Newsom also announced an expansion of the California Dignity for Families Fund, a public-private partnership with Grantmakers Concerned with Immigrants and Refugees, which was established to meet the needs of migrants, migrant families, and unaccompanied youth and minors entering California, including individuals and families arriving from Afghanistan. The fund has already raised $8.3 million toward its $20 million goal with support from the James Irvine Foundation, Evelyn and Walter Haas, Jr. Fund, Emerson Collective, The California Endowment, Weingart Foundation, the California Community Foundation, and Sunlight Giving, among others. The Fund’s grantmaking work, in coordination with state agencies, will support humanitarian relief, immigration legal assistance, wraparound services, mental health programs, holistic case management, and more.
“In times of crisis, it is imperative that we respond to challenges together, with purpose, empathy, and deep partnership,” said Marissa Tirona, President of Grantmakers Concerned with Immigrants and Refugees. “We invite funders – and all Californians – to invest in the California Dignity for Families Fund and join us in welcoming and supporting newly arrived migrants and families.”
“In the midst of this humanitarian crisis, I am pleased that California is continuing to uphold the value of welcoming those most in need. Afghans fleeing for their lives are in dire need of these immediate benefits so that they may begin to rebuild their lives in the United States,” said Homayra Yusufi, Afghan American leader and Deputy Director at Partnership for the Advancement of New Americans (PANA). PANA is also a member of the Afghan-American Coalition.
California is also partnering with Airbnb to help provide free, temporary housing across the state to Afghan arrivals. Since announcing its commitment to help 20,000 Afghans worldwide, Airbnb has housed more than 100 Afghan arrivals across California thus far and will continue to welcome more in coordination with local refugee resettlement agencies.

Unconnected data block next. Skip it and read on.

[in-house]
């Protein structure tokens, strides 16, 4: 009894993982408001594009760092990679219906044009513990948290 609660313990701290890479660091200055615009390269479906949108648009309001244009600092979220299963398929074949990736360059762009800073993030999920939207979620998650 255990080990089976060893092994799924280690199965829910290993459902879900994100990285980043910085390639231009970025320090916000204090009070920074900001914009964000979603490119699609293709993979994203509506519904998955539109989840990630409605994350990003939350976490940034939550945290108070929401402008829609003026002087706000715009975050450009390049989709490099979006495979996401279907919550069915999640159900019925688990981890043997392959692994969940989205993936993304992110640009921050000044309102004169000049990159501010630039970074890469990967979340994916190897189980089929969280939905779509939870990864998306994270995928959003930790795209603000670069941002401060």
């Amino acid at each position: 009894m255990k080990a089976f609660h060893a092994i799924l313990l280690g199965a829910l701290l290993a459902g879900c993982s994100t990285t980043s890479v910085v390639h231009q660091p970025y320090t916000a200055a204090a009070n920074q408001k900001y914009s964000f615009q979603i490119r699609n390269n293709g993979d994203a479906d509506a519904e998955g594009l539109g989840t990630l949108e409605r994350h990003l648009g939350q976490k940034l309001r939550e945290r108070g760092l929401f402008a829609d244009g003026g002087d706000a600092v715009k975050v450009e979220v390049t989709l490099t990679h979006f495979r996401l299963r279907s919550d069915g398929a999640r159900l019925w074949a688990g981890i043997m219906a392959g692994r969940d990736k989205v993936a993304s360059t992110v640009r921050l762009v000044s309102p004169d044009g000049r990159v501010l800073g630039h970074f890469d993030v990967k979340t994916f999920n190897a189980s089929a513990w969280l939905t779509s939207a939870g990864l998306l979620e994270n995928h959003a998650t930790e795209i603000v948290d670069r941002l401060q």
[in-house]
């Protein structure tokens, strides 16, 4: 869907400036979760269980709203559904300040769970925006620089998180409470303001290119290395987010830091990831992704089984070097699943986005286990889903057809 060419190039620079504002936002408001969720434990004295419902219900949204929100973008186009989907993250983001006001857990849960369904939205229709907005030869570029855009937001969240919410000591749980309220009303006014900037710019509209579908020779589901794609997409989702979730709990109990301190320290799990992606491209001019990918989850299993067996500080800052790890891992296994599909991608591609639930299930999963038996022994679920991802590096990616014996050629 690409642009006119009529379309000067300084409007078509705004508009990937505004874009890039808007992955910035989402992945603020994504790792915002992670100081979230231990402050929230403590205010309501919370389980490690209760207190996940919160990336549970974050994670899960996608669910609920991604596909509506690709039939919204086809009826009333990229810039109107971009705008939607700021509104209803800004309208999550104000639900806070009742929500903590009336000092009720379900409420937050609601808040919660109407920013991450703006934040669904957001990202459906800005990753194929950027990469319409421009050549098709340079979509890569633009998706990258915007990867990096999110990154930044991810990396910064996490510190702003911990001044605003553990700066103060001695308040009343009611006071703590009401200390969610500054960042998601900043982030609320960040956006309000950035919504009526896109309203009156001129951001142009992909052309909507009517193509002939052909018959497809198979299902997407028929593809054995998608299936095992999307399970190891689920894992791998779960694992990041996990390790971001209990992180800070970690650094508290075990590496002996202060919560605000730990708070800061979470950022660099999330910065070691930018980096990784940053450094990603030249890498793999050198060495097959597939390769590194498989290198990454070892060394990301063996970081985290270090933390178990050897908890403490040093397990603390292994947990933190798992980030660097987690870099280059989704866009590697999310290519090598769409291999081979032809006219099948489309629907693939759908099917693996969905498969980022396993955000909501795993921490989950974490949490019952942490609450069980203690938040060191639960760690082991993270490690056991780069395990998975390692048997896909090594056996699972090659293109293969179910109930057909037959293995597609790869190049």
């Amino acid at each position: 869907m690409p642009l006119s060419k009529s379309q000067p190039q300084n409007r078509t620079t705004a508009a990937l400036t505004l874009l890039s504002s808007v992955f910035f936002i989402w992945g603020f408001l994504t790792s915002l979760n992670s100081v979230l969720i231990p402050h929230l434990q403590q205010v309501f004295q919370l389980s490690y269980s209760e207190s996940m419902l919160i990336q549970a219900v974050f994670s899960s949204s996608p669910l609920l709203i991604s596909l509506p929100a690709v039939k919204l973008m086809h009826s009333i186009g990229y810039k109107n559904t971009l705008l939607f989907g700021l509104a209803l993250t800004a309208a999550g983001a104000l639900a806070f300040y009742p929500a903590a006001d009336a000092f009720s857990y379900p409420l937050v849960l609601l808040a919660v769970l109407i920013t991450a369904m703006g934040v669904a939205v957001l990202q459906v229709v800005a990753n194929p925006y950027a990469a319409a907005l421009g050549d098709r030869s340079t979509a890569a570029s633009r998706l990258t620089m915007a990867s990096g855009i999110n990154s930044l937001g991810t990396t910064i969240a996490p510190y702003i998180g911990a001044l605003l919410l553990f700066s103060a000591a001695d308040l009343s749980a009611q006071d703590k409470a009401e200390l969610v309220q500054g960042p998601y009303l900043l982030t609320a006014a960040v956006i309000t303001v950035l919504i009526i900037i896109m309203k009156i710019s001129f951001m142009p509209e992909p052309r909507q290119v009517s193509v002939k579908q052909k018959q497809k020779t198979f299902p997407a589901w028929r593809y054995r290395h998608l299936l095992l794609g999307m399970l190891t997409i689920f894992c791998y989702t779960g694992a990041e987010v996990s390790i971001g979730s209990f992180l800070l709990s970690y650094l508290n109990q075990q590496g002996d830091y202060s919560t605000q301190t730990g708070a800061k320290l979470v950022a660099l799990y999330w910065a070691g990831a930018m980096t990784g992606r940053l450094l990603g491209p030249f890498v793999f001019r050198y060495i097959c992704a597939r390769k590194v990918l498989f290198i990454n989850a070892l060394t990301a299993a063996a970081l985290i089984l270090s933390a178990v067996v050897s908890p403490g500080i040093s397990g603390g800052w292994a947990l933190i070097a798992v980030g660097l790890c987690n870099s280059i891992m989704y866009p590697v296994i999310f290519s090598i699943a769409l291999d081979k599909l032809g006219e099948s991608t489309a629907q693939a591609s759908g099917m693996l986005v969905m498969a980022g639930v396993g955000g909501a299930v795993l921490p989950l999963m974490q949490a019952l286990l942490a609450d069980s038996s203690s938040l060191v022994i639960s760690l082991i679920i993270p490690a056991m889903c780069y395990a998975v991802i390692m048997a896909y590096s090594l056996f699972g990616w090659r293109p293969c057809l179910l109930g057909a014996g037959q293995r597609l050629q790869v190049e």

Further support from the federal government will ensure successful resettlement in California and across the country. The governor urges Congress to work with the Biden Administration to act swiftly so all Afghans seeking refuge in the U.S. are afforded the proper benefits, services, and accessible pathways to stable immigration status in a timely manner. Newsom also supports President Biden’s commitment to work with U.S. international partners to ensure safe passage for many Americans, Afghan partners, and foreign nationals who want to leave Afghanistan for their protection and safety.
“We welcome our new neighbors from Afghanistan with open arms and are grateful for the many community-based organizations across the state who have stepped up to provide services with empathy and compassion,” said California Health and Human Services Secretary Dr. Mark Ghaly.